You’re watching TV on a saturday night in your underwear with the remote in one hand, and a cold drink in the other. You’ve had a rough week behind you and now it’s time to relax and enjoy the precious spare time you have. But there’s always someone to ruin it for you. “Take out the trash. Do your homework. I want some attention. Do this. Do that. Whine, whine, whine.” Some people just don’t know when to shut up, so now I will teach you how to stop that white noise from spoiling your weekend.
It won’t surprise you that the key factor here is sound, or rather the propagation of sound. In more or less technical terms, sound is a mechanical wave that is an oscillation of pressure transmitted through a solid, liquid or gas. So, what we eventually hear in our ears is nothing more than the vibrations of the air molecules. Sound can be visually represented as a line going up and down (sinusoidal waves) at various frequencies. When the peak of a single wave is high, so is your voice, when it’s low and outstretched, you sound like James Earl Jones.
The propagation of sounds is affected by three things: density of the medium, motion of the medium and viscosity of the medium.
Simply put, sound waves travel by tapping molecules and passing the message along. Each molecule taps the next in a chain of molecules, until the sound reaches your ear. The denser the medium, the faster the waves will go. This is because in a dense medium the space between each molecule is smaller, making it easier to tap the next molecule in line. It’s like being at a crowded party, it’s much easier to grope people.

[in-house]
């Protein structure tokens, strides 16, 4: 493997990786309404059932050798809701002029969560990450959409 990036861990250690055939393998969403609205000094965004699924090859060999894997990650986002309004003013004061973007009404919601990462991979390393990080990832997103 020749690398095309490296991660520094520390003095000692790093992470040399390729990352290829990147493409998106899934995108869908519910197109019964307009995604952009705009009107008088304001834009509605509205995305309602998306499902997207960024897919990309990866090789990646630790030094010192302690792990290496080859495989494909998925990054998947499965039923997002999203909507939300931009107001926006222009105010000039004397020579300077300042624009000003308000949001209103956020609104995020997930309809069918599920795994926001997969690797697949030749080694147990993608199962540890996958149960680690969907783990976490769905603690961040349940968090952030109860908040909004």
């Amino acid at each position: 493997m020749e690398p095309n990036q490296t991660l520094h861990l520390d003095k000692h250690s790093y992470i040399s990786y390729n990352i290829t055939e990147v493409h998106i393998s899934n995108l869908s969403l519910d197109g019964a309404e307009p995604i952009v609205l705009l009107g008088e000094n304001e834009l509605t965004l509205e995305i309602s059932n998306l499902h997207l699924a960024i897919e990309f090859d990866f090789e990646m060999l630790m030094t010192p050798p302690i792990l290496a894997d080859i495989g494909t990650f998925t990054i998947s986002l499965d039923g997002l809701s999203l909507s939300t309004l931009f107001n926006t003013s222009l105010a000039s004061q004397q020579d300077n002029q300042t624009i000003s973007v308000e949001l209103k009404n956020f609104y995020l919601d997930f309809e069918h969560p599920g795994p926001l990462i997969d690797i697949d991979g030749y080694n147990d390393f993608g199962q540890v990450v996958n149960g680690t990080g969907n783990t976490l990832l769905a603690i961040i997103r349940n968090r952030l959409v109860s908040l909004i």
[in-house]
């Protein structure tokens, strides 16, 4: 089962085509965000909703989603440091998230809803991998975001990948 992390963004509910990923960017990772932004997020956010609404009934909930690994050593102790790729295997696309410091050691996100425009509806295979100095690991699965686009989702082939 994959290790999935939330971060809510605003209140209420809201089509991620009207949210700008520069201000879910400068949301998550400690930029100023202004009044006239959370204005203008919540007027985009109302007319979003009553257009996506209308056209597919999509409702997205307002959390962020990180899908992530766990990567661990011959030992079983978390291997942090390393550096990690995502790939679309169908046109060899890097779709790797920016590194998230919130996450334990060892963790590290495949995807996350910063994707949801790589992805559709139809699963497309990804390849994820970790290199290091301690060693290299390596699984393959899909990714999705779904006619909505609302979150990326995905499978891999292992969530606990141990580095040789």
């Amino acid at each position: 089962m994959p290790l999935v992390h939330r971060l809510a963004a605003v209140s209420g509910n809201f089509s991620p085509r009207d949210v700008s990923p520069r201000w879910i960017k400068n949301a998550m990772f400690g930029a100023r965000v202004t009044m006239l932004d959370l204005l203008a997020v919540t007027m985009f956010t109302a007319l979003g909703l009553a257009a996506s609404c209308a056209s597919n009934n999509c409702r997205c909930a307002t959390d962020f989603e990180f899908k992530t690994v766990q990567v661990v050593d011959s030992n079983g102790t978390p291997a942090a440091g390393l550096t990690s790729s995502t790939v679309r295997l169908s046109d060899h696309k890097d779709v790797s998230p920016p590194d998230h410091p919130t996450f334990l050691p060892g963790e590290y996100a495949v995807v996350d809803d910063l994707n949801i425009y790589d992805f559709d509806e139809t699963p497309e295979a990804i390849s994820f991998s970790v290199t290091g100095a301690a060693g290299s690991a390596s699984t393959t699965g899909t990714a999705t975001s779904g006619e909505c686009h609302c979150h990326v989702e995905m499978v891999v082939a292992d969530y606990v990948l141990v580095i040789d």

If the medium itself is moving, like wind, the sound waves within it will travel along, going further than they normally would. If the wind is going in the opposite direction as the waves, the sound can drown out if the wind is louder. This can be shown in numbers: if you have -1 coming from the left, and +5 from the right, they will smash into each other and combine to form +4 going to the left.
Finally, there is viscosity. This is the measure of the resistance of a fluid when you throw something into it. Honey has more viscosity than water and will offer more resistance to the sound waves, thus limiting their range.
Well that was a long lecture wasn’t it! But it was worth it because now your weekends will once again be sacred. All you have to do is stop the molecules from moving, or introduce a vibration of your own to counteract the nagging. And if all else fails, you can always try earplugs.
Fun fact: the speed of sound in dry air at 20 °C is 340 metres per second, or 1,236 kilometres per hour (768 mph).